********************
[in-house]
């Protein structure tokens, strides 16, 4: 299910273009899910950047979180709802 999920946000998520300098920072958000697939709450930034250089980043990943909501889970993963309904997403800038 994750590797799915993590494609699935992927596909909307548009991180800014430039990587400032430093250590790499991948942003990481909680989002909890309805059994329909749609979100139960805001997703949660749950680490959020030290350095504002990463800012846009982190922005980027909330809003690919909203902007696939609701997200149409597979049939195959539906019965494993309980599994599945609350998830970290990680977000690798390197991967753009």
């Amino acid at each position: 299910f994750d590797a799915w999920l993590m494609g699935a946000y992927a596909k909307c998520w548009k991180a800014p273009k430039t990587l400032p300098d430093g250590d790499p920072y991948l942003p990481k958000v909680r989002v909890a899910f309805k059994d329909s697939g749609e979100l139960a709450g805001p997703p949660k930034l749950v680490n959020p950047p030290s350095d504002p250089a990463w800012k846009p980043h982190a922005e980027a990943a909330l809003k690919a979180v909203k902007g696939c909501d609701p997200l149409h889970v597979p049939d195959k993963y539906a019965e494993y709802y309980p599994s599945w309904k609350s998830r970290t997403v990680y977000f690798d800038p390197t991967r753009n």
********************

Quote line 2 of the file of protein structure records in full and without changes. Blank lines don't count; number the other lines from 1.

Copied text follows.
């Protein structure tokens, strides 16, 4: 299910273009899910950047979180709802 999920946000998520300098920072958000697939709450930034250089980043990943909501889970993963309904997403800038 994750590797799915993590494609699935992927596909909307548009991180800014430039990587400032430093250590790499991948942003990481909680989002909890309805059994329909749609979100139960805001997703949660749950680490959020030290350095504002990463800012846009982190922005980027909330809003690919909203902007696939609701997200149409597979049939195959539906019965494993309980599994599945609350998830970290990680977000690798390197991967753009």